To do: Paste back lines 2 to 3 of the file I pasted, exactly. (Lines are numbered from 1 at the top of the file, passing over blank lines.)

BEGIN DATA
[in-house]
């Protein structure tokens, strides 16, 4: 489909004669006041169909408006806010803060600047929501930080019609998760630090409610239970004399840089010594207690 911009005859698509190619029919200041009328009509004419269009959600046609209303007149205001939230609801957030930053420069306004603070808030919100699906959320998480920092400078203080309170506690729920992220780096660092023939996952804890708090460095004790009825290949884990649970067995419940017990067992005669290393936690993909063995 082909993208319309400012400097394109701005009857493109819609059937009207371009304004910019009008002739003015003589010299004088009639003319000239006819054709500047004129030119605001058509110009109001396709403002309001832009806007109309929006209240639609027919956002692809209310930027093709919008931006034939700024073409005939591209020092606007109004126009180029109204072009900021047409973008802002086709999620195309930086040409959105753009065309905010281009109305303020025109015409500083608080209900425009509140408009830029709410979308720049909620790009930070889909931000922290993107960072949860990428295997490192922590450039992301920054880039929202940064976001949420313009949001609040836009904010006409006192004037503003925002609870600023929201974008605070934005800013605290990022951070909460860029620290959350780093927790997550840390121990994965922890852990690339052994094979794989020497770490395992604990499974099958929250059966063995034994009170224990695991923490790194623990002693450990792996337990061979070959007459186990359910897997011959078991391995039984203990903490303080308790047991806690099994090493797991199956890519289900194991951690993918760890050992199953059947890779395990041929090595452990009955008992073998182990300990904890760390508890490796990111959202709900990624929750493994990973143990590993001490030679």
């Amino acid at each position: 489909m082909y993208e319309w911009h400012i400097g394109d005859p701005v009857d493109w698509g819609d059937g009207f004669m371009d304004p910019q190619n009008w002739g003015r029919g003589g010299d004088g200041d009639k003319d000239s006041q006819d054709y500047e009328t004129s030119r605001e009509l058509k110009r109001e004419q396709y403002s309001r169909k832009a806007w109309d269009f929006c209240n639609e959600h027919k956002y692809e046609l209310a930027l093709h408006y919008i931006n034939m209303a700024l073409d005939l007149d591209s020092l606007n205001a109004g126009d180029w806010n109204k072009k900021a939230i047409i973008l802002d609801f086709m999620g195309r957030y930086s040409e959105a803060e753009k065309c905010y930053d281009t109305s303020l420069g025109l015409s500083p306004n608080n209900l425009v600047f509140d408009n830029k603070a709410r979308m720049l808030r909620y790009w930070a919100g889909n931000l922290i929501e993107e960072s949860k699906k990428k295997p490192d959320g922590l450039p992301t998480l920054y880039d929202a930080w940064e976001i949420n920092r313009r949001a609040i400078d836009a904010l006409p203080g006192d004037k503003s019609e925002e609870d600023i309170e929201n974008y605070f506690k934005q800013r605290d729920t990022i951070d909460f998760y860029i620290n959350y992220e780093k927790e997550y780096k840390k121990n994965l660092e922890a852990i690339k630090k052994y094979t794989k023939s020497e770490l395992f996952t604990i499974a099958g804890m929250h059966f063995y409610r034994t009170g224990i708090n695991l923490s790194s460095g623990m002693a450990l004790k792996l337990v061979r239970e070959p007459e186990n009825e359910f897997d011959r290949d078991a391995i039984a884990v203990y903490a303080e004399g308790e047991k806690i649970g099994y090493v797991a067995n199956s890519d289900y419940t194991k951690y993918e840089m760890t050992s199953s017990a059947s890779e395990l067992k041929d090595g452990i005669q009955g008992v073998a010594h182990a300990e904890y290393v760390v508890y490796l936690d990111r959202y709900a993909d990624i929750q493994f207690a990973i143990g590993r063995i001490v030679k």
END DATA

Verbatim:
């Protein structure tokens, strides 16, 4: 489909004669006041169909408006806010803060600047929501930080019609998760630090409610239970004399840089010594207690 911009005859698509190619029919200041009328009509004419269009959600046609209303007149205001939230609801957030930053420069306004603070808030919100699906959320998480920092400078203080309170506690729920992220780096660092023939996952804890708090460095004790009825290949884990649970067995419940017990067992005669290393936690993909063995 082909993208319309400012400097394109701005009857493109819609059937009207371009304004910019009008002739003015003589010299004088009639003319000239006819054709500047004129030119605001058509110009109001396709403002309001832009806007109309929006209240639609027919956002692809209310930027093709919008931006034939700024073409005939591209020092606007109004126009180029109204072009900021047409973008802002086709999620195309930086040409959105753009065309905010281009109305303020025109015409500083608080209900425009509140408009830029709410979308720049909620790009930070889909931000922290993107960072949860990428295997490192922590450039992301920054880039929202940064976001949420313009949001609040836009904010006409006192004037503003925002609870600023929201974008605070934005800013605290990022951070909460860029620290959350780093927790997550840390121990994965922890852990690339052994094979794989020497770490395992604990499974099958929250059966063995034994009170224990695991923490790194623990002693450990792996337990061979070959007459186990359910897997011959078991391995039984203990903490303080308790047991806690099994090493797991199956890519289900194991951690993918760890050992199953059947890779395990041929090595452990009955008992073998182990300990904890760390508890490796990111959202709900990624929750493994990973143990590993001490030679």
């Amino acid at each position: 489909m082909y993208e319309w911009h400012i400097g394109d005859p701005v009857d493109w698509g819609d059937g009207f004669m371009d304004p910019q190619n009008w002739g003015r029919g003589g010299d004088g200041d009639k003319d000239s006041q006819d054709y500047e009328t004129s030119r605001e009509l058509k110009r109001e004419q396709y403002s309001r169909k832009a806007w109309d269009f929006c209240n639609e959600h027919k956002y692809e046609l209310a930027l093709h408006y919008i931006n034939m209303a700024l073409d005939l007149d591209s020092l606007n205001a109004g126009d180029w806010n109204k072009k900021a939230i047409i973008l802002d609801f086709m999620g195309r957030y930086s040409e959105a803060e753009k065309c905010y930053d281009t109305s303020l420069g025109l015409s500083p306004n608080n209900l425009v600047f509140d408009n830029k603070a709410r979308m720049l808030r909620y790009w930070a919100g889909n931000l922290i929501e993107e960072s949860k699906k990428k295997p490192d959320g922590l450039p992301t998480l920054y880039d929202a930080w940064e976001i949420n920092r313009r949001a609040i400078d836009a904010l006409p203080g006192d004037k503003s019609e925002e609870d600023i309170e929201n974008y605070f506690k934005q800013r605290d729920t990022i951070d909460f998760y860029i620290n959350y992220e780093k927790e997550y780096k840390k121990n994965l660092e922890a852990i690339k630090k052994y094979t794989k023939s020497e770490l395992f996952t604990i499974a099958g804890m929250h059966f063995y409610r034994t009170g224990i708090n695991l923490s790194s460095g623990m002693a450990l004790k792996l337990v061979r239970e070959p007459e186990n009825e359910f897997d011959r290949d078991a391995i039984a884990v203990y903490a303080e004399g308790e047991k806690i649970g099994y090493v797991a067995n199956s890519d289900y419940t194991k951690y993918e840089m760890t050992s199953s017990a059947s890779e395990l067992k041929d090595g452990i005669q009955g008992v073998a010594h182990a300990e904890y290393v760390v508890y490796l936690d990111r959202y709900a993909d990624i929750q493994f207690a990973i143990g590993r063995i001490v030679k």